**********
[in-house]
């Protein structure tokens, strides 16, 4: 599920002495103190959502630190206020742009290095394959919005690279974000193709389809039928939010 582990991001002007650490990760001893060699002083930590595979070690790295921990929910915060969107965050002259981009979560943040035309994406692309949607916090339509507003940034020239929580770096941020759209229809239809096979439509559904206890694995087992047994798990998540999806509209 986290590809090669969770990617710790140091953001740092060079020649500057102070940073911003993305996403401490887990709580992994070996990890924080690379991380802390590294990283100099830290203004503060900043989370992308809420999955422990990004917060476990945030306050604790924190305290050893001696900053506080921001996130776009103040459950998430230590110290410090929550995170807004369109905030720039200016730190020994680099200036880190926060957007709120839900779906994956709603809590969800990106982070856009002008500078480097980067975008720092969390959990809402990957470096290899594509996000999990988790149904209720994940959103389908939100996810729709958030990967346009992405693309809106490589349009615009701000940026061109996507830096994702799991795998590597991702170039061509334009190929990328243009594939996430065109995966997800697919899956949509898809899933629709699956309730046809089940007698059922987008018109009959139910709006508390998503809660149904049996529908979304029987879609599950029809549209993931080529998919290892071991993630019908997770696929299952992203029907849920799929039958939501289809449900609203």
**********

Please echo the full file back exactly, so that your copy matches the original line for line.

[in-house]
């Protein structure tokens, strides 16, 4: 599920002495103190959502630190206020742009290095394959919005690279974000193709389809039928939010 582990991001002007650490990760001893060699002083930590595979070690790295921990929910915060969107965050002259981009979560943040035309994406692309949607916090339509507003940034020239929580770096941020759209229809239809096979439509559904206890694995087992047994798990998540999806509209 986290590809090669969770990617710790140091953001740092060079020649500057102070940073911003993305996403401490887990709580992994070996990890924080690379991380802390590294990283100099830290203004503060900043989370992308809420999955422990990004917060476990945030306050604790924190305290050893001696900053506080921001996130776009103040459950998430230590110290410090929550995170807004369109905030720039200016730190020994680099200036880190926060957007709120839900779906994956709603809590969800990106982070856009002008500078480097980067975008720092969390959990809402990957470096290899594509996000999990988790149904209720994940959103389908939100996810729709958030990967346009992405693309809106490589349009615009701000940026061109996507830096994702799991795998590597991702170039061509334009190929990328243009594939996430065109995966997800697919899956949509898809899933629709699956309730046809089940007698059922987008018109009959139910709006508390998503809660149904049996529908979304029987879609599950029809549209993931080529998919290892071991993630019908997770696929299952992203029907849920799929039958939501289809449900609203």